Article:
Small Package Delivery Companies Capitalize on Potential UPS Strike

Smaller parcel carriers made big gains during the pandemic handling packages that the larger players couldn’t deliver. Some want to get bigger.

Regional shipping companies across the U.S. are expanding their operations to pick up business from bigger rivals, seeking to capitalize on labor uncertainty at United Parcel Service and FedEx and growing reluctance among merchants to rely on a single carrier. 

The push comes as the e-commerce boom that fueled carriers’ growth has faded and inflation-weary shoppers begin to pull back on purchases. Some small carriers say that despite the slowdown, they see an opportunity to build on the gains they made during the height of the Covid-19 pandemic.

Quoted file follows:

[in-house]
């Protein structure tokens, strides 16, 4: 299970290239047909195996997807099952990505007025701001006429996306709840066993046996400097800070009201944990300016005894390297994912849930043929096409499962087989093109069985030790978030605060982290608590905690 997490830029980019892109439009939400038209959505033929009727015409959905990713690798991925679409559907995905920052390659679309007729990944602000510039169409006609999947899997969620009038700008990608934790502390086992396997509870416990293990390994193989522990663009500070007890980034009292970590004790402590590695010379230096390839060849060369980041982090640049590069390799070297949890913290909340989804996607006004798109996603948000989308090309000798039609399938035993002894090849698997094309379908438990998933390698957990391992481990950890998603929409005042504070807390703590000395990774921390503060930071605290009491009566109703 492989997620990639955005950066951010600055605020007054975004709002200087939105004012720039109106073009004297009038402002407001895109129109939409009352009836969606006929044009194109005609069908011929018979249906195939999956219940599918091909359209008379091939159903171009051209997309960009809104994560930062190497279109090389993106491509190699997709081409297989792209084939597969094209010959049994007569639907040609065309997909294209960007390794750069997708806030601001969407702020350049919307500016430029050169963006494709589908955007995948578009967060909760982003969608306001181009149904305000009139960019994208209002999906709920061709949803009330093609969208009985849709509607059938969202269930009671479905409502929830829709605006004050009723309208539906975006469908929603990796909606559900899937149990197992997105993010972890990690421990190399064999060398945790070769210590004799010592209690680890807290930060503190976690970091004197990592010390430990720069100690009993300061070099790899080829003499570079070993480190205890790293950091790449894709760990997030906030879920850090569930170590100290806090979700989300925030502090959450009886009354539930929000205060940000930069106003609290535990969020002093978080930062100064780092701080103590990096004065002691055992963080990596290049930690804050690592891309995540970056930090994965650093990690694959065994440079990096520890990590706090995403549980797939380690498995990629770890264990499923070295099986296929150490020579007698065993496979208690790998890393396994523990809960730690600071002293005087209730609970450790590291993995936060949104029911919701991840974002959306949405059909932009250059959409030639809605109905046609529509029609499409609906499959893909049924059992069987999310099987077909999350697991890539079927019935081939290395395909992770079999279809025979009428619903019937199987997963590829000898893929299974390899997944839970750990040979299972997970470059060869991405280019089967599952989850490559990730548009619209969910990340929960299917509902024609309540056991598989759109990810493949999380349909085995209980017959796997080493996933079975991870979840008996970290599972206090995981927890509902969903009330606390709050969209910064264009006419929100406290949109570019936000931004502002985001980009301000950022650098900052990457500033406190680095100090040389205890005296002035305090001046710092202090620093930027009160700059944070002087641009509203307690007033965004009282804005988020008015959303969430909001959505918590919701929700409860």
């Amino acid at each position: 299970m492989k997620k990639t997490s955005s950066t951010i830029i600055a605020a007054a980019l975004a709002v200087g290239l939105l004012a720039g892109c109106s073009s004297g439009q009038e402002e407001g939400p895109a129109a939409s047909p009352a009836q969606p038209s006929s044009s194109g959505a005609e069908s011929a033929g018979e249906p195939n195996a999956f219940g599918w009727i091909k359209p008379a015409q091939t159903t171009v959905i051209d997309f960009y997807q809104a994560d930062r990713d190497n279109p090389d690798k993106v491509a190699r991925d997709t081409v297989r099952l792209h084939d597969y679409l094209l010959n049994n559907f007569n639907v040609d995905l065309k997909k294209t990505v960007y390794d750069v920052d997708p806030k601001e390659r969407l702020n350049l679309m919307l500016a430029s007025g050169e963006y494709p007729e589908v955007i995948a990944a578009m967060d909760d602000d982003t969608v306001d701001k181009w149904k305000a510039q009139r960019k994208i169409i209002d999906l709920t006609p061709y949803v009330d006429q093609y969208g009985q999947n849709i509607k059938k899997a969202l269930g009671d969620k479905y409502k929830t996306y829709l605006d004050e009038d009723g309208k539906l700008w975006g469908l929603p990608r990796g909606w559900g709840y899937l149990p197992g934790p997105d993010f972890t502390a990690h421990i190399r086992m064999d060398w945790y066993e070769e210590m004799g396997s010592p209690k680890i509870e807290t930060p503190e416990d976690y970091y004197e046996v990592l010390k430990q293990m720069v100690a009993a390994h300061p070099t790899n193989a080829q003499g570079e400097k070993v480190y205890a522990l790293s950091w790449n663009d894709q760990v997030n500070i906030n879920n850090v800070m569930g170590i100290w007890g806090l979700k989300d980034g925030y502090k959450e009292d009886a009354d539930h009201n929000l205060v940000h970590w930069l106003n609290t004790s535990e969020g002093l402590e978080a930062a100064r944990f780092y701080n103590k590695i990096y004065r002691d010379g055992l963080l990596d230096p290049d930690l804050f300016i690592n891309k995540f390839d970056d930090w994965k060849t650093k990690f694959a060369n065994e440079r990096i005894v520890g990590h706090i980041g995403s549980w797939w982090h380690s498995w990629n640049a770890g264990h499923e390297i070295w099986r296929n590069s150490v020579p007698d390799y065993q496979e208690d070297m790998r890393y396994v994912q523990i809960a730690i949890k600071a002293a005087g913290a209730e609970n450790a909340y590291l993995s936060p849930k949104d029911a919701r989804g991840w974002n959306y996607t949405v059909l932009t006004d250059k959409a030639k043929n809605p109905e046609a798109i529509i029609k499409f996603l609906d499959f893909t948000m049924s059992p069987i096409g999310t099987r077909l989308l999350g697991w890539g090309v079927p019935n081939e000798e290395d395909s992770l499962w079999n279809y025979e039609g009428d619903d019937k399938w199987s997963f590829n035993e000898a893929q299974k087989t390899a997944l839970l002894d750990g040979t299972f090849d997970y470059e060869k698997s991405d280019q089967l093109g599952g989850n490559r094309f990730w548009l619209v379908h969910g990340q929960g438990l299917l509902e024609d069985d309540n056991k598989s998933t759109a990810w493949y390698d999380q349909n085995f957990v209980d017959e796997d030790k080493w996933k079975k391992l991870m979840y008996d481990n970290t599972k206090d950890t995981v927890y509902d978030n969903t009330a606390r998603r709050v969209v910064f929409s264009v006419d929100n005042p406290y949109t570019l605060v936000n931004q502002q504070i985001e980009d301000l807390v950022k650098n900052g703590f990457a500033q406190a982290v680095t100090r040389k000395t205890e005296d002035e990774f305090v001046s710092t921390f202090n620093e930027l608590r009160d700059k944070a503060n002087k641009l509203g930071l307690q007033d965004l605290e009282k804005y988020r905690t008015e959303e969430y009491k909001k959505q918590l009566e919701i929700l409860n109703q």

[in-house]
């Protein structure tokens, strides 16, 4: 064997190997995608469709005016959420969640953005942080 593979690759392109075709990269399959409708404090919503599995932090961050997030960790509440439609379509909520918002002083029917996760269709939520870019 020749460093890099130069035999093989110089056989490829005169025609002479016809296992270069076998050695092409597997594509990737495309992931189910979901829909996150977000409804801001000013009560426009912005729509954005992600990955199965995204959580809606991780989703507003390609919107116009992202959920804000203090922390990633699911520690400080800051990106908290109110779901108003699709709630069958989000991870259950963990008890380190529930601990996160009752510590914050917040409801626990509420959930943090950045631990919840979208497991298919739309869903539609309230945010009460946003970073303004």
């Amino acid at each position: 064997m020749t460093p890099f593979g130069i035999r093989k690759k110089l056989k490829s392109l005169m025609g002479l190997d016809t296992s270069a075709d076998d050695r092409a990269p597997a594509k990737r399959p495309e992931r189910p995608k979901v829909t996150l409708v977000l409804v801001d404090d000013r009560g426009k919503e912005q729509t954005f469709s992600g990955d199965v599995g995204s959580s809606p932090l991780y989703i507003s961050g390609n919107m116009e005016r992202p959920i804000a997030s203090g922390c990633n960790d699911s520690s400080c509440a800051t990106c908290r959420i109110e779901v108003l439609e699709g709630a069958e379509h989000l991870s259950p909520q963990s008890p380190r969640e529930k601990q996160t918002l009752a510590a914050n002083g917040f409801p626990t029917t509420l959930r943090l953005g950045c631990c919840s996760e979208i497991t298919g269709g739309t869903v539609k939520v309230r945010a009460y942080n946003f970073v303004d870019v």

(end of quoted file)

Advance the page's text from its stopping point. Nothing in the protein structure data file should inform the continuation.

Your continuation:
LaserShip/OnTrac, the largest regional carrier, is expanding its delivery network into Texas this year. Lone Star Overnight, a Plano, Texas-based carrier with a network in Texas, Arkansas, Oklahoma, Kansas and Missouri, plans to open a major sorting facility in Chicago next year.

In the past, retailers typically gave all their packages to one carrier to maximize volume and reap bigger discounts.

“The new normal is to use a multi-carrier strategy for different types of packages for different locations,” said Krish Iyer, vice president of strategic partnerships at Auctane, a shipping and software solutions company.

Before the pandemic, regional that sometimes rely on the Postal Service for last-mile deliveries made up 6% to 7% of the parcel market, according to data from ShipMatrix Inc., a parcel analytics firm. Now it is around 8% to 9%, as carriers say they picked up substantial volumes from shippers who told them UPS and FedEx had insufficient capacity during the pandemic.

Many shippers say they don’t want to be beholden to an individual carrier, even as capacity constraints have eased.